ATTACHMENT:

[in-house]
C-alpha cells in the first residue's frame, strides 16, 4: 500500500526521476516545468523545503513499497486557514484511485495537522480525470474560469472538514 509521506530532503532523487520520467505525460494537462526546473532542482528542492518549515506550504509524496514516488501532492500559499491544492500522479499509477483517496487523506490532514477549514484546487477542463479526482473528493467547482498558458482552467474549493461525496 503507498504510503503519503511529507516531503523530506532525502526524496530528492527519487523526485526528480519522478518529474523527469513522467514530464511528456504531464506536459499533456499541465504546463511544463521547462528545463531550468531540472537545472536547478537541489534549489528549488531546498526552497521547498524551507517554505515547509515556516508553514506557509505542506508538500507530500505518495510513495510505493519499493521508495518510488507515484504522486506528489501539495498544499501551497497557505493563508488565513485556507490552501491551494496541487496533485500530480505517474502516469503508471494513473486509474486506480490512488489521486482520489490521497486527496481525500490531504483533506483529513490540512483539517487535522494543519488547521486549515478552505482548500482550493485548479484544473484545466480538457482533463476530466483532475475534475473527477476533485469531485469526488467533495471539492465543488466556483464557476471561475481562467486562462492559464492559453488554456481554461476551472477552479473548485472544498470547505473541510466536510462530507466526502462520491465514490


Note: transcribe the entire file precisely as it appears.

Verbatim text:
[in-house]
C-alpha cells in the first residue's frame, strides 16, 4: 500500500526521476516545468523545503513499497486557514484511485495537522480525470474560469472538514 509521506530532503532523487520520467505525460494537462526546473532542482528542492518549515506550504509524496514516488501532492500559499491544492500522479499509477483517496487523506490532514477549514484546487477542463479526482473528493467547482498558458482552467474549493461525496 503507498504510503503519503511529507516531503523530506532525502526524496530528492527519487523526485526528480519522478518529474523527469513522467514530464511528456504531464506536459499533456499541465504546463511544463521547462528545463531550468531540472537545472536547478537541489534549489528549488531546498526552497521547498524551507517554505515547509515556516508553514506557509505542506508538500507530500505518495510513495510505493519499493521508495518510488507515484504522486506528489501539495498544499501551497497557505493563508488565513485556507490552501491551494496541487496533485500530480505517474502516469503508471494513473486509474486506480490512488489521486482520489490521497486527496481525500490531504483533506483529513490540512483539517487535522494543519488547521486549515478552505482548500482550493485548479484544473484545466480538457482533463476530466483532475475534475473527477476533485469531485469526488467533495471539492465543488466556483464557476471561475481562467486562462492559464492559453488554456481554461476551472477552479473548485472544498470547505473541510466536510462530507466526502462520491465514490